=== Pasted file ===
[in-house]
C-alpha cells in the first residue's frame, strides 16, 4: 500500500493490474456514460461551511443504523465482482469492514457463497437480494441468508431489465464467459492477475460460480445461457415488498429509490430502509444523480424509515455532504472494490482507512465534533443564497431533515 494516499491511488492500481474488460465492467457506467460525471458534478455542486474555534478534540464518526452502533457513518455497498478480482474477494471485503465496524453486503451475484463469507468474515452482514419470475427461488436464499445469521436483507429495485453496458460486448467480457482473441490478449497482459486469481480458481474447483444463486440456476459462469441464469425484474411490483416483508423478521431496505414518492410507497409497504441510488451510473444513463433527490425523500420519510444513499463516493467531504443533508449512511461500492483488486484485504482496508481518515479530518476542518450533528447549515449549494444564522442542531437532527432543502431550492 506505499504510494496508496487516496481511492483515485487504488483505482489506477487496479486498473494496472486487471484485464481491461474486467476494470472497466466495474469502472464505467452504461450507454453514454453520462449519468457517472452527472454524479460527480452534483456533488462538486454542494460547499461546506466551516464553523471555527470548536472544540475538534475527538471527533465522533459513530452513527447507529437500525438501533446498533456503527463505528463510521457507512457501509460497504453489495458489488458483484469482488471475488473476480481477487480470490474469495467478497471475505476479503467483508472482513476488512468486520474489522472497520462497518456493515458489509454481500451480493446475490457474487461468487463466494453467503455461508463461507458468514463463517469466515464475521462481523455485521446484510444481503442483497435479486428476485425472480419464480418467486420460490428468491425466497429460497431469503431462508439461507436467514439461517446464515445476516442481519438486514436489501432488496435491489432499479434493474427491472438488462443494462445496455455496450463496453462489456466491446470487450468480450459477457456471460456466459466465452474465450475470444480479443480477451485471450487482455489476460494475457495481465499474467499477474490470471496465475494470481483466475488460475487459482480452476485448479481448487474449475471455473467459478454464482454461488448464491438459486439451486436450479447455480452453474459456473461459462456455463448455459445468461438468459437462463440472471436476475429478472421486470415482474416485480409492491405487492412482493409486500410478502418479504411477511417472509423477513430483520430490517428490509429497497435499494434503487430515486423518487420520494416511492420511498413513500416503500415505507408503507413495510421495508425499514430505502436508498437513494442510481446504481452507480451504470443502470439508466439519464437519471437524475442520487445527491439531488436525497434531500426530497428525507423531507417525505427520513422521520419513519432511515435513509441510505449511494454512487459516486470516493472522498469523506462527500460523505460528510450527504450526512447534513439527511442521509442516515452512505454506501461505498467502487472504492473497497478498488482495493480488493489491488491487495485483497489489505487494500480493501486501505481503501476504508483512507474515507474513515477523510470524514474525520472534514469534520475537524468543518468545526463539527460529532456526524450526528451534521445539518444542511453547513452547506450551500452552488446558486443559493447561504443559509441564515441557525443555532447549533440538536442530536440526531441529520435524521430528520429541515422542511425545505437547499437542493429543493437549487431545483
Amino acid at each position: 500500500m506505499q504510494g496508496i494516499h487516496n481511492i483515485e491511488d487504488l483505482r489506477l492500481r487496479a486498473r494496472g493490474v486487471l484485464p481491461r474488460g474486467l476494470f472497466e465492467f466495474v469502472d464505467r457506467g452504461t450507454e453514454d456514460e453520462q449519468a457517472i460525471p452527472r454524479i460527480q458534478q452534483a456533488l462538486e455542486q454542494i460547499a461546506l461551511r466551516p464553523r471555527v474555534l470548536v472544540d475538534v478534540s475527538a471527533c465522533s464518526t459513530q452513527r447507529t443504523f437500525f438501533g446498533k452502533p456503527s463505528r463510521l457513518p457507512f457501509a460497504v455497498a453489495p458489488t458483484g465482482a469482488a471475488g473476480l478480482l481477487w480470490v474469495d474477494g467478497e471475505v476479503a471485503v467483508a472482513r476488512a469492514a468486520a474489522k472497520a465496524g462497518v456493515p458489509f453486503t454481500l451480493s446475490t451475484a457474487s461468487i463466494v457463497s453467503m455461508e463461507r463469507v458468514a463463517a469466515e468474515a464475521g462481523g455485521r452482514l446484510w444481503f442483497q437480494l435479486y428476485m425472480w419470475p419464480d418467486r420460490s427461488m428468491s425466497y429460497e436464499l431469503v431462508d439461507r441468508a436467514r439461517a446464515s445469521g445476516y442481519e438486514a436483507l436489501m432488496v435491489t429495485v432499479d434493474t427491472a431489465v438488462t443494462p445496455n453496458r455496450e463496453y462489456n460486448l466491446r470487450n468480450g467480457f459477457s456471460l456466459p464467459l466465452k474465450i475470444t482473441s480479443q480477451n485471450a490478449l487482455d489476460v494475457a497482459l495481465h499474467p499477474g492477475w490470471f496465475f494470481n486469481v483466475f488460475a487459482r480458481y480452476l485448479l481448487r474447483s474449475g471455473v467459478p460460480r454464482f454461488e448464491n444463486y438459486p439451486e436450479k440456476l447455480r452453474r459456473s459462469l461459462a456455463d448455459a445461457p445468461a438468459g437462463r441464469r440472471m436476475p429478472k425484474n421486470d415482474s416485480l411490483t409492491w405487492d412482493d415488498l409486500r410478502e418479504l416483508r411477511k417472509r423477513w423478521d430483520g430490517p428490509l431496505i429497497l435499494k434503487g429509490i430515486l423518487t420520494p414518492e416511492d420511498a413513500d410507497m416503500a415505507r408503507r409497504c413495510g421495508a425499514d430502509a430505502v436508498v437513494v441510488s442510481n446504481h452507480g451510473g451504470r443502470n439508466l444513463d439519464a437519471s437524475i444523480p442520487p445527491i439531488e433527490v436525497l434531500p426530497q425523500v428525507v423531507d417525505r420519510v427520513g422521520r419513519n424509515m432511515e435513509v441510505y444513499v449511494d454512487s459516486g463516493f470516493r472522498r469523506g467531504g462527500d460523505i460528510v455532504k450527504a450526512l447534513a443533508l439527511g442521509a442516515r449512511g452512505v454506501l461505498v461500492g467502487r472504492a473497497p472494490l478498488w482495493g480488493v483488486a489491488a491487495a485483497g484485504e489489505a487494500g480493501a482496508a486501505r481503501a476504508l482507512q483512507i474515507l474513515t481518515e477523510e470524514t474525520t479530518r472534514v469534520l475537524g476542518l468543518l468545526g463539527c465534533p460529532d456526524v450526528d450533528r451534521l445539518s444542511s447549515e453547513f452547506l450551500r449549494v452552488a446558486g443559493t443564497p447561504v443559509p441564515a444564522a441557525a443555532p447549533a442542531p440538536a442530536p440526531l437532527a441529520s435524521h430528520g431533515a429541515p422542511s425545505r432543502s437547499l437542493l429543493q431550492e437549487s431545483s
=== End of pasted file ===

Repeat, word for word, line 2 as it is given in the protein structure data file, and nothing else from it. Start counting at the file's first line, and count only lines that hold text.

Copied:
C-alpha cells in the first residue's frame, strides 16, 4: 500500500493490474456514460461551511443504523465482482469492514457463497437480494441468508431489465464467459492477475460460480445461457415488498429509490430502509444523480424509515455532504472494490482507512465534533443564497431533515 494516499491511488492500481474488460465492467457506467460525471458534478455542486474555534478534540464518526452502533457513518455497498478480482474477494471485503465496524453486503451475484463469507468474515452482514419470475427461488436464499445469521436483507429495485453496458460486448467480457482473441490478449497482459486469481480458481474447483444463486440456476459462469441464469425484474411490483416483508423478521431496505414518492410507497409497504441510488451510473444513463433527490425523500420519510444513499463516493467531504443533508449512511461500492483488486484485504482496508481518515479530518476542518450533528447549515449549494444564522442542531437532527432543502431550492 506505499504510494496508496487516496481511492483515485487504488483505482489506477487496479486498473494496472486487471484485464481491461474486467476494470472497466466495474469502472464505467452504461450507454453514454453520462449519468457517472452527472454524479460527480452534483456533488462538486454542494460547499461546506466551516464553523471555527470548536472544540475538534475527538471527533465522533459513530452513527447507529437500525438501533446498533456503527463505528463510521457507512457501509460497504453489495458489488458483484469482488471475488473476480481477487480470490474469495467478497471475505476479503467483508472482513476488512468486520474489522472497520462497518456493515458489509454481500451480493446475490457474487461468487463466494453467503455461508463461507458468514463463517469466515464475521462481523455485521446484510444481503442483497435479486428476485425472480419464480418467486420460490428468491425466497429460497431469503431462508439461507436467514439461517446464515445476516442481519438486514436489501432488496435491489432499479434493474427491472438488462443494462445496455455496450463496453462489456466491446470487450468480450459477457456471460456466459466465452474465450475470444480479443480477451485471450487482455489476460494475457495481465499474467499477474490470471496465475494470481483466475488460475487459482480452476485448479481448487474449475471455473467459478454464482454461488448464491438459486439451486436450479447455480452453474459456473461459462456455463448455459445468461438468459437462463440472471436476475429478472421486470415482474416485480409492491405487492412482493409486500410478502418479504411477511417472509423477513430483520430490517428490509429497497435499494434503487430515486423518487420520494416511492420511498413513500416503500415505507408503507413495510421495508425499514430505502436508498437513494442510481446504481452507480451504470443502470439508466439519464437519471437524475442520487445527491439531488436525497434531500426530497428525507423531507417525505427520513422521520419513519432511515435513509441510505449511494454512487459516486470516493472522498469523506462527500460523505460528510450527504450526512447534513439527511442521509442516515452512505454506501461505498467502487472504492473497497478498488482495493480488493489491488491487495485483497489489505487494500480493501486501505481503501476504508483512507474515507474513515477523510470524514474525520472534514469534520475537524468543518468545526463539527460529532456526524450526528451534521445539518444542511453547513452547506450551500452552488446558486443559493447561504443559509441564515441557525443555532447549533440538536442530536440526531441529520435524521430528520429541515422542511425545505437547499437542493429543493437549487431545483